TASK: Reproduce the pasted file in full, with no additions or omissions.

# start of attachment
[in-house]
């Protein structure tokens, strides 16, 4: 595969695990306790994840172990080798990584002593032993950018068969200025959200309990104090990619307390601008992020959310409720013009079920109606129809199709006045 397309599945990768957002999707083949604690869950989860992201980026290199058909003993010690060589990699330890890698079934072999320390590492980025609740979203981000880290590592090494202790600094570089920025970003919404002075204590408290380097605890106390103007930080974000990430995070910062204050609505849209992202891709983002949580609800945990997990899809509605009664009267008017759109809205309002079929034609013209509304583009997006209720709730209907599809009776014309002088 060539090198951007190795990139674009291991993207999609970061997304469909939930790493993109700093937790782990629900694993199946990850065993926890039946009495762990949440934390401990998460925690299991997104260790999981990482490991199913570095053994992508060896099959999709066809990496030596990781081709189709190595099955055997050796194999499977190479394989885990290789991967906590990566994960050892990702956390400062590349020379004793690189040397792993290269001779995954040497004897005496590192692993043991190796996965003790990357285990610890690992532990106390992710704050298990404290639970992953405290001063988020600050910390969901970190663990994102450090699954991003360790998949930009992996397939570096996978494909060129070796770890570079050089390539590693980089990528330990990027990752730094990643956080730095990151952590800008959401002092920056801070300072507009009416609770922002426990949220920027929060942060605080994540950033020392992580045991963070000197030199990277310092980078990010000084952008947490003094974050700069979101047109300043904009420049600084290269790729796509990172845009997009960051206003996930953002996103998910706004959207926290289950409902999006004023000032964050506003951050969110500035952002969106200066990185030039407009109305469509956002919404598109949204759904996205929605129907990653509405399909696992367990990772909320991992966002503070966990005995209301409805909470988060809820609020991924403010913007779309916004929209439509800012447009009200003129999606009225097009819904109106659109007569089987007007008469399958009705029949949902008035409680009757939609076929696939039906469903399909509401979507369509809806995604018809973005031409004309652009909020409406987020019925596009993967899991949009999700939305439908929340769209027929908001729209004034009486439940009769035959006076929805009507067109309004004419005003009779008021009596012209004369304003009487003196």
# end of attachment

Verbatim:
[in-house]
């Protein structure tokens, strides 16, 4: 595969695990306790994840172990080798990584002593032993950018068969200025959200309990104090990619307390601008992020959310409720013009079920109606129809199709006045 397309599945990768957002999707083949604690869950989860992201980026290199058909003993010690060589990699330890890698079934072999320390590492980025609740979203981000880290590592090494202790600094570089920025970003919404002075204590408290380097605890106390103007930080974000990430995070910062204050609505849209992202891709983002949580609800945990997990899809509605009664009267008017759109809205309002079929034609013209509304583009997006209720709730209907599809009776014309002088 060539090198951007190795990139674009291991993207999609970061997304469909939930790493993109700093937790782990629900694993199946990850065993926890039946009495762990949440934390401990998460925690299991997104260790999981990482490991199913570095053994992508060896099959999709066809990496030596990781081709189709190595099955055997050796194999499977190479394989885990290789991967906590990566994960050892990702956390400062590349020379004793690189040397792993290269001779995954040497004897005496590192692993043991190796996965003790990357285990610890690992532990106390992710704050298990404290639970992953405290001063988020600050910390969901970190663990994102450090699954991003360790998949930009992996397939570096996978494909060129070796770890570079050089390539590693980089990528330990990027990752730094990643956080730095990151952590800008959401002092920056801070300072507009009416609770922002426990949220920027929060942060605080994540950033020392992580045991963070000197030199990277310092980078990010000084952008947490003094974050700069979101047109300043904009420049600084290269790729796509990172845009997009960051206003996930953002996103998910706004959207926290289950409902999006004023000032964050506003951050969110500035952002969106200066990185030039407009109305469509956002919404598109949204759904996205929605129907990653509405399909696992367990990772909320991992966002503070966990005995209301409805909470988060809820609020991924403010913007779309916004929209439509800012447009009200003129999606009225097009819904109106659109007569089987007007008469399958009705029949949902008035409680009757939609076929696939039906469903399909509401979507369509809806995604018809973005031409004309652009909020409406987020019925596009993967899991949009999700939305439908929340769209027929908001729209004034009486439940009769035959006076929805009507067109309004004419005003009779008021009596012209004369304003009487003196």